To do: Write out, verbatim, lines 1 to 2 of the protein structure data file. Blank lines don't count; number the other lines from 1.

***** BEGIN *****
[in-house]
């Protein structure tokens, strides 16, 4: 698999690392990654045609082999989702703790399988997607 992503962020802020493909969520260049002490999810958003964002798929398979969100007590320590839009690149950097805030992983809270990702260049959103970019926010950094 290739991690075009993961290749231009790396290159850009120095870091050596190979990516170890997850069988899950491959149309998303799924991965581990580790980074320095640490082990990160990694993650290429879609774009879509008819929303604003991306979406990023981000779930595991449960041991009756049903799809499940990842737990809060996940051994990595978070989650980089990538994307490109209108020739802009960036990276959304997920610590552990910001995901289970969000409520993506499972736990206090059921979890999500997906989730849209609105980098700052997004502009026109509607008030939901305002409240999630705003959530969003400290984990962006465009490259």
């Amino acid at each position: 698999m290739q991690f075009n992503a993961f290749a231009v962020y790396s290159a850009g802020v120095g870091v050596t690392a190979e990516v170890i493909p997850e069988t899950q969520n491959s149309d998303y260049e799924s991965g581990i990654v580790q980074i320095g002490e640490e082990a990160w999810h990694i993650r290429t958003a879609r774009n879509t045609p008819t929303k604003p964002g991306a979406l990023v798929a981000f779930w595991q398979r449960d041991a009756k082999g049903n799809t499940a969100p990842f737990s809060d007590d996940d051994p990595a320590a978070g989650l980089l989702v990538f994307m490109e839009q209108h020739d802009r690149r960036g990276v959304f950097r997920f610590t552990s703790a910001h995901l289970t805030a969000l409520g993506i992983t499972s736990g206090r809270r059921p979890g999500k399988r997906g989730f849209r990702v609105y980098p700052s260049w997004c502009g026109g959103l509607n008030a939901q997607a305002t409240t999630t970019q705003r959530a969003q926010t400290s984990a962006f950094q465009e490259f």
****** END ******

[in-house]
């Protein structure tokens, strides 16, 4: 698999690392990654045609082999989702703790399988997607 992503962020802020493909969520260049002490999810958003964002798929398979969100007590320590839009690149950097805030992983809270990702260049959103970019926010950094 290739991690075009993961290749231009790396290159850009120095870091050596190979990516170890997850069988899950491959149309998303799924991965581990580790980074320095640490082990990160990694993650290429879609774009879509008819929303604003991306979406990023981000779930595991449960041991009756049903799809499940990842737990809060996940051994990595978070989650980089990538994307490109209108020739802009960036990276959304997920610590552990910001995901289970969000409520993506499972736990206090059921979890999500997906989730849209609105980098700052997004502009026109509607008030939901305002409240999630705003959530969003400290984990962006465009490259």